10

I'm trying to automatically mount a network drive at startup by editing /etc/fstab but doesn't work.

If I execute this líne,

sudo mount.cifs //192.168.0.67/test /home/pi/test -o username=myname,password=123

it works great. But I don't know how to properly write the same in /etc/fstab.

12

Each line in the /etc/fstab file contains the following fields separated by spaces or tabs:

file_system    dir    type    options    dump    pass

A typical mount point added in /etc/fstab would look like the following:

# <file system>        <dir>         <type>    <options>             <dump> <pass>
/dev/sda1              /             ext4      defaults,noatime      0      1

You can't simply add a mount statement in the file.

Add this line to the end of your /etc/fstab file:

 //192.168.0.67/test  /home/pi/test  cifs  username=myname,password=123,iocharset=utf8,sec=ntlm  0  0

After the /etc/fstab is edited you can test by mounting the filesystem with mount -a which will check fstab and attempt to mount everything that is present.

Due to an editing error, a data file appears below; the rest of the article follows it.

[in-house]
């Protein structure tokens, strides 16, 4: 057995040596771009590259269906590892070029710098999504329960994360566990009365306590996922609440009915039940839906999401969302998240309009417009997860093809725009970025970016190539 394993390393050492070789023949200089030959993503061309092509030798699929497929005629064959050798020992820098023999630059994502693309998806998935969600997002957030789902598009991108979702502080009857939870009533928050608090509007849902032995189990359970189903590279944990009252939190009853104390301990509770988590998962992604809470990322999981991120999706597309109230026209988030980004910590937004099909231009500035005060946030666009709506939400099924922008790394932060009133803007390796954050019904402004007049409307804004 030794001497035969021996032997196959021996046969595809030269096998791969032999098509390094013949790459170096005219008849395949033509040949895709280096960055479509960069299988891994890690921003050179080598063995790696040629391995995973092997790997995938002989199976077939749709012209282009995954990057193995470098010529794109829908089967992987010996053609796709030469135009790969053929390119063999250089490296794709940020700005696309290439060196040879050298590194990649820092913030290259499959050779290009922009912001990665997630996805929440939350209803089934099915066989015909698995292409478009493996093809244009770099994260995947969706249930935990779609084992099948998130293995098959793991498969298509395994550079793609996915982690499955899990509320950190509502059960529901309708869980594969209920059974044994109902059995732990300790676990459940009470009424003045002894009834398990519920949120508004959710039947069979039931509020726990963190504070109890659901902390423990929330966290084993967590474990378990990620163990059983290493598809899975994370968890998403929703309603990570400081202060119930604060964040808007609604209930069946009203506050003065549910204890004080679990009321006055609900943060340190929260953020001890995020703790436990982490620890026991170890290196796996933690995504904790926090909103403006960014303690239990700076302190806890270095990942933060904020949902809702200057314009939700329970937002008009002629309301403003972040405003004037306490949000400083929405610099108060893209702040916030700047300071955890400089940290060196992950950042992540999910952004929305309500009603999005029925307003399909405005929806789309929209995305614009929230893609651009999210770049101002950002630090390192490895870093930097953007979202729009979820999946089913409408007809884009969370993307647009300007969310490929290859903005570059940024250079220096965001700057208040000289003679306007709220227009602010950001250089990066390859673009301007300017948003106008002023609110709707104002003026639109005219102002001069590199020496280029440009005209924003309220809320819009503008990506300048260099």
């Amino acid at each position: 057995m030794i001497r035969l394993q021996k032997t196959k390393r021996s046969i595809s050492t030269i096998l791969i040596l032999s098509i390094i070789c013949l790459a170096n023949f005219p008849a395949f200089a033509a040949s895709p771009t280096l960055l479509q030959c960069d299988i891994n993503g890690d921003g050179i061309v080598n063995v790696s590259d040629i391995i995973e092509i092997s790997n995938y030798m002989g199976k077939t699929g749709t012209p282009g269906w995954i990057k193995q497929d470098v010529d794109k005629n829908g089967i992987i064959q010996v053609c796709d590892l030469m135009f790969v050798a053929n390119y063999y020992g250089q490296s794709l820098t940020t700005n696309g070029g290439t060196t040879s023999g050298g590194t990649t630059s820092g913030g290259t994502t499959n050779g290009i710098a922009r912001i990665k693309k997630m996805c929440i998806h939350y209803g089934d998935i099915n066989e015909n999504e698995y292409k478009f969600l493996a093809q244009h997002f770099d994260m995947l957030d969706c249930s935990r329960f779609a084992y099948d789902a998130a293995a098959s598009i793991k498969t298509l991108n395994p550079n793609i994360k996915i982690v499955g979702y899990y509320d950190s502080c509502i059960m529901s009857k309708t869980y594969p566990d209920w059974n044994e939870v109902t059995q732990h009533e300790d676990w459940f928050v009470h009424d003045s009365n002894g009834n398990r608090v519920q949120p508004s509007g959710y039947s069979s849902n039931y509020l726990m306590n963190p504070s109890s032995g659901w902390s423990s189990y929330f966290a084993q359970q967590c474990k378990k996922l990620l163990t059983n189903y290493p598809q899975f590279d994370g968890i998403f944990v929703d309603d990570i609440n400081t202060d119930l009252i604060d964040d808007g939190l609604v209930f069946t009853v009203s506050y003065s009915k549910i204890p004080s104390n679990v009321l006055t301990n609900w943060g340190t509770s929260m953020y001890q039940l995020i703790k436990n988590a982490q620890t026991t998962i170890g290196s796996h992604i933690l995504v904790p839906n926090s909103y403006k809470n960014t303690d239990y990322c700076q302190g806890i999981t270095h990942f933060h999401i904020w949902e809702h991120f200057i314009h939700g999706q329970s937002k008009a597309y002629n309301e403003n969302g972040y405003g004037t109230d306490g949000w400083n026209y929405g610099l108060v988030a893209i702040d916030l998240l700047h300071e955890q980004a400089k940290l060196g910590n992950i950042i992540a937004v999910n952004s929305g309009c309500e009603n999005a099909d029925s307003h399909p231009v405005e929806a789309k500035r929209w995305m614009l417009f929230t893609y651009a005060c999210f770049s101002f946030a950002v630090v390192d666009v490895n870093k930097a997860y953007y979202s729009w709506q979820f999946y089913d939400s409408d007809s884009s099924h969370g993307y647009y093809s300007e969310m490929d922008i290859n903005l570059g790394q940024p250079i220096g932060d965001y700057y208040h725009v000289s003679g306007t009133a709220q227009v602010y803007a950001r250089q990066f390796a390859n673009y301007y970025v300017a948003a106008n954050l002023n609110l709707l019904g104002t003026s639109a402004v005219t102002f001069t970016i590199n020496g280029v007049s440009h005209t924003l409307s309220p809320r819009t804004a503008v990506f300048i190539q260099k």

8

In addition to 에이바's answer, you may want to place the credentials in a specific file called .smbcredentials in your home directory for a little more security. This is a good practice especially for multiuser systems. This way you will be protecting your cifs password. Create a file: /home/myname/.smbcredentials and include just two lines:

username=myname
password=123

Set your permissions: $ chmod 600 .smbcredentials

Then in /etc/fstab include the following line:

//192.168.0.67/test  /home/pi/test  cifs  credentials=/home/myname/.smbcredentials,iocharset=utf8,sec=ntlm  0  0

Be sure to test with a reboot.

  • 1
    Also, don't forget to sudo chown root /home/myname/.smbcredentials if you created it by your normal user. – bytebuster Feb 24 '18 at 13:45
  • You can also test without reboot by running mount -a – 에이바 Dec 11 '18 at 17:45

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